Table Reading Marks Debut Of ’Man in Motion’

In an unusual move, the new play, “Man in Motion,” written by local stage and television writer D. Paul Yeuell, will be introduced to its first live audience in the form of a table-reading at the Malibu Playhouse this Saturday. 

Yeuell chose the format as “a good way to determine whether the material is ready for full production and maybe generate the interest of a repertory company with resources to get the play on its feet.” 

Eleven actors will sit onstage facing the house and read directly from the script. Real-life Malibu married couple Jamey Sheridan and Colette Kilroy, both veteran actors, are taking on lead roles alongside a cast that includes TV/film actor Gil Bellows and eight others. 

“I asked people who I know are bomb-proof,” Yeuell laughed. 

Kilroy plays a professional midwife “in an incredible predicament, being witness to the complications of the household.” 

Although she’ll be acting next to her real-life husband, she said, “Jamey and I will not rehearse together beforehand – we’ll see what happens in the group. I steer clear of talking about characters with actors, even my husband … For me, it’s best to discover in the playing together.” 


Normally, a “table read” is a behind-the-scenes step in the pre-production process attended only by staff, with the actors bringing their characters to life for the first time behind closed doors. At this event, the audience will be folded into the process. 

“Man in Motion” is based on the true story of Eadweard Muybridge, covering 40 years of an action-packed life in California after the Gold Rush. An eccentric English immigrant, West Coast photographer and inventor, he developed the technology for motion picture photography and projection during the 1870s and 1880s, laying the groundwork for the birth of the film industry. 

“It’s a great story that Paul skillfully unfolds, interweaving Muybridge’s debut of amazing footage of animals in motion at the 1893 Chicago World’s Fair with his murder trial. The testimony at the trial is the device for telling what happened the night of the murder. It’s a great story, and that’s what draws me into projects,” said Malibu local and successful producer Randy Olson.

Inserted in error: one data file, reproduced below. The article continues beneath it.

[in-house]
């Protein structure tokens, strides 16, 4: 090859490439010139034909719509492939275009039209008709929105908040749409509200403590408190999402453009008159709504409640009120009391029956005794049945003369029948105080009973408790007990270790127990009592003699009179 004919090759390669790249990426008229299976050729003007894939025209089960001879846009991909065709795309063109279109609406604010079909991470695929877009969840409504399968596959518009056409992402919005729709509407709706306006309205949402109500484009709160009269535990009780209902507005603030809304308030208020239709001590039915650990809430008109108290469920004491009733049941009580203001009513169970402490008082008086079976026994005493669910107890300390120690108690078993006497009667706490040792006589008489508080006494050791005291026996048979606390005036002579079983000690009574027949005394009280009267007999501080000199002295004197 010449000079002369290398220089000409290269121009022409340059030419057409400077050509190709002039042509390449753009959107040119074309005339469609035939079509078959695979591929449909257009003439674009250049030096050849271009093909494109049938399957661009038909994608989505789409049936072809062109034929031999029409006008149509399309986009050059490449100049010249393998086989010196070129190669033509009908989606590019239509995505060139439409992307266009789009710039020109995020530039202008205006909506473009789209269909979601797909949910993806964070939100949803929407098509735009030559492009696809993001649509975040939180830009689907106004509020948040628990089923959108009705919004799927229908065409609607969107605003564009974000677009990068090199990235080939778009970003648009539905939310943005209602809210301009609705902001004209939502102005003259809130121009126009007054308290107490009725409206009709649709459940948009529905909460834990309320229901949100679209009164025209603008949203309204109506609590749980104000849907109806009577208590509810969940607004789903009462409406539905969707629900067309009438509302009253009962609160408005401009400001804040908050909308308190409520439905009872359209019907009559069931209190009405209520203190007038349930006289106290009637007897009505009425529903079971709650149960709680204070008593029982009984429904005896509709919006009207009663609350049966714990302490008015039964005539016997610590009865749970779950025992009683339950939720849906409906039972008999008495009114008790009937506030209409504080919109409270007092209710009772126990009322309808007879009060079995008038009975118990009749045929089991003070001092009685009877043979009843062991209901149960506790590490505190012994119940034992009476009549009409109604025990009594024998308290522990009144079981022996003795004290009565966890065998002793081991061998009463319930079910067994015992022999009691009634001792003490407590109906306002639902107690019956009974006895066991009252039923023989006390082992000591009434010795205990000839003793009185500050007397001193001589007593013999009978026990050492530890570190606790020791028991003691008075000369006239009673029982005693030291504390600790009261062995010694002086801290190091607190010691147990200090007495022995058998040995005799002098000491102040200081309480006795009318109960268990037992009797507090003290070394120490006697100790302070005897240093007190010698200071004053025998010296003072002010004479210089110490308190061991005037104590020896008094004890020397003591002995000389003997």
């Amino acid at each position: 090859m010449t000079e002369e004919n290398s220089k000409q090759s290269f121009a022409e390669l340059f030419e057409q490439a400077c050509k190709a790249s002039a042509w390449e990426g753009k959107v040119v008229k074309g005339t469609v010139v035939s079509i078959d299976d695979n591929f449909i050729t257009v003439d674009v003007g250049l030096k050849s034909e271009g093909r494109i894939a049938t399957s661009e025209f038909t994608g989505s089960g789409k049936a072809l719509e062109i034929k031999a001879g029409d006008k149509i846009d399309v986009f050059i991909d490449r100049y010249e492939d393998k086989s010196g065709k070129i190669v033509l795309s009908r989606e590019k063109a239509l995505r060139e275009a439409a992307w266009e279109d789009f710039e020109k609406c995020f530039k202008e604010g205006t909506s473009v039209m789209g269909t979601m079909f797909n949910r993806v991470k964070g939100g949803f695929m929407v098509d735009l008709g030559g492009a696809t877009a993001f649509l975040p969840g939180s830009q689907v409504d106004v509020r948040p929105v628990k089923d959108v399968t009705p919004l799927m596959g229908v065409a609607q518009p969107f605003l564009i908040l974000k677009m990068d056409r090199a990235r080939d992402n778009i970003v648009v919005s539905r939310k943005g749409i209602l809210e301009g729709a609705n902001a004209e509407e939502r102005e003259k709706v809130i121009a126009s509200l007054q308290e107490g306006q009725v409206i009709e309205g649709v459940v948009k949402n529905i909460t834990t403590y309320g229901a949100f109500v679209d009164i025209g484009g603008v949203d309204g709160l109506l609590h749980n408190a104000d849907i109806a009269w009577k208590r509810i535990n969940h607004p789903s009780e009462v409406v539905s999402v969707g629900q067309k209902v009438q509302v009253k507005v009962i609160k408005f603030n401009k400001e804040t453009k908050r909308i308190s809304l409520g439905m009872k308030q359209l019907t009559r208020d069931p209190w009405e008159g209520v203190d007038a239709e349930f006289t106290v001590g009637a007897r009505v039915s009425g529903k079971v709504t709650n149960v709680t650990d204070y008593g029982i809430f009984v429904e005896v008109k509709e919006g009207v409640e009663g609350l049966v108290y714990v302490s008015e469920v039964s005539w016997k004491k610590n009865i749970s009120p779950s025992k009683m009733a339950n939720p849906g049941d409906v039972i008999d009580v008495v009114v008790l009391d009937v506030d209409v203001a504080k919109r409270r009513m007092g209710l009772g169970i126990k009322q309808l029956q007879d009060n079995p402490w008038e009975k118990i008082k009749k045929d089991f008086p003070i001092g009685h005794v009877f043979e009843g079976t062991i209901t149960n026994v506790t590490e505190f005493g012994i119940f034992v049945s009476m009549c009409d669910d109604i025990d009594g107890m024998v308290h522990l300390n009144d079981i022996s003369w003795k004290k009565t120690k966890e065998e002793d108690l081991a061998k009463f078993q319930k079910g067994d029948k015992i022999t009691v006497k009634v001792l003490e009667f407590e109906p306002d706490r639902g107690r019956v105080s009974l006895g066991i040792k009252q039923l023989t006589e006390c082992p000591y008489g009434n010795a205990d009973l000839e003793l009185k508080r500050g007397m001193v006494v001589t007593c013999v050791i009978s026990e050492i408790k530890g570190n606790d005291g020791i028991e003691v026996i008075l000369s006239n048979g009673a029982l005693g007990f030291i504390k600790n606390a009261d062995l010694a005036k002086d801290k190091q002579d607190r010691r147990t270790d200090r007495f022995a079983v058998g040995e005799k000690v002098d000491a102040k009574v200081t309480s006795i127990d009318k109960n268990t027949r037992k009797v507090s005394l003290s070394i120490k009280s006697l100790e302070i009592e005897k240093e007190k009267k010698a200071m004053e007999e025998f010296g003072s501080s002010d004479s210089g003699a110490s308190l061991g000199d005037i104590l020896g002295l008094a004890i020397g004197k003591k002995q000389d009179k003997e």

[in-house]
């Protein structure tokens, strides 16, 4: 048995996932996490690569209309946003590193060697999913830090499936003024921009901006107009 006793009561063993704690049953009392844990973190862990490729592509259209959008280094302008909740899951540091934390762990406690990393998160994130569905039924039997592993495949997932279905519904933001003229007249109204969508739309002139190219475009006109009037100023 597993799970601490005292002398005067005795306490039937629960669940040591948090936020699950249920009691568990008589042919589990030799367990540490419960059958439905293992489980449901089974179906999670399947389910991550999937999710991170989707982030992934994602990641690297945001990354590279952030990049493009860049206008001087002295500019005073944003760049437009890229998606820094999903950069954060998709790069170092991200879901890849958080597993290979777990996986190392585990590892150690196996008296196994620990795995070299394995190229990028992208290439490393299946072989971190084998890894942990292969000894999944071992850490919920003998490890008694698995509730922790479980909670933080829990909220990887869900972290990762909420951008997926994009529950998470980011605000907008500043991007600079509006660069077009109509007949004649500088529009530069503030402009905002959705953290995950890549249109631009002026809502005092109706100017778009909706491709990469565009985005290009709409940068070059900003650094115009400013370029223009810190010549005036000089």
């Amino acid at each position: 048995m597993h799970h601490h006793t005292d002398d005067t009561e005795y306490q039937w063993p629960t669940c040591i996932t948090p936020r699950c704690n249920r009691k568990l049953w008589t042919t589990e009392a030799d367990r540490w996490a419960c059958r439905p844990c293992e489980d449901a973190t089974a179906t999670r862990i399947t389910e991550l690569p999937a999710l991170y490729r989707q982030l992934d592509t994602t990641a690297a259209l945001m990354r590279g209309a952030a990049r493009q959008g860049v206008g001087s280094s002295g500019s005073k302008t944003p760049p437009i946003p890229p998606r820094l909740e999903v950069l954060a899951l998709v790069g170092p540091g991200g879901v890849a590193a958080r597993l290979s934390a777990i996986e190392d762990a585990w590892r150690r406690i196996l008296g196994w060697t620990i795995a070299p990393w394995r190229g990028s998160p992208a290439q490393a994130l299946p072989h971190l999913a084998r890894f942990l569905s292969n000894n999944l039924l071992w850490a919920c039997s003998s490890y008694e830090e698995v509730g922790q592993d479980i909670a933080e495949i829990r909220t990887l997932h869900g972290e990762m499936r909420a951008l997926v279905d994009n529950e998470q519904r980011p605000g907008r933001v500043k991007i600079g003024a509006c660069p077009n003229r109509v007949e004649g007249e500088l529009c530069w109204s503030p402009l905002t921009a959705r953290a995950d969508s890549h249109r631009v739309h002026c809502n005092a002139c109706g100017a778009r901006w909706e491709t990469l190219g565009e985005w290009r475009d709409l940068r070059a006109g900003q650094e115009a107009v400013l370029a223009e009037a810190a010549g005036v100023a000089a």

Until Muybridge’s invention and the ability to watch frames of film in slow motion, no one could tell for sure whether all four hooves of a running horse ever left the ground at the same time. Some of these very short first films will be shown at the reading. 

In 1875, Muybridge became the center of a sensational murder trial for killing his young wife’s lover. It was one of the first court trials to receive national news coverage due to another new technology (the telegraph), making him the O.J. Simpson of his day. It’s not a plot spoiler to say the jury’s verdict was just as sensational as the crime. 

Yeuell, who was the script coordinator for the TV drama “Damages,” among others, said his work in the TV industry helped influence “Man in Motion.” 

“A big benefit of the position was watching the writers – and some of them were giants – revise scenes and sharpen the drama. The way they plotted ‘Damages,’ they gave you what was going to happen at the beginning, so what was interesting was not so much what happened as how it happened. I adopted that approach in ‘Man in Motion.’ You find out right away in the play that he’s shot a man, so the cat’s out of the bag.” 

Kilroy said she, “Likes table readings because it’s the first time a group of actors and the rest of a creative team can gather to hear the play. It carries the actor’s first impulse with the material, which is often the best. It’s also the first time you get in the ring together, which can be surprising and fun.” 

Yeuell hopes to learn from the live reading whether any parts are too long or too difficult, and gather feedback from the audience at the reception afterwards. 

The production team is renting the Malibu Playhouse for the event on Saturday, May 31 at 6:00 p.m. Godmother of Malibu will cater the reception following the reading. Tickets are available online only for $25 at brownpapertickets. com/event/699090. 

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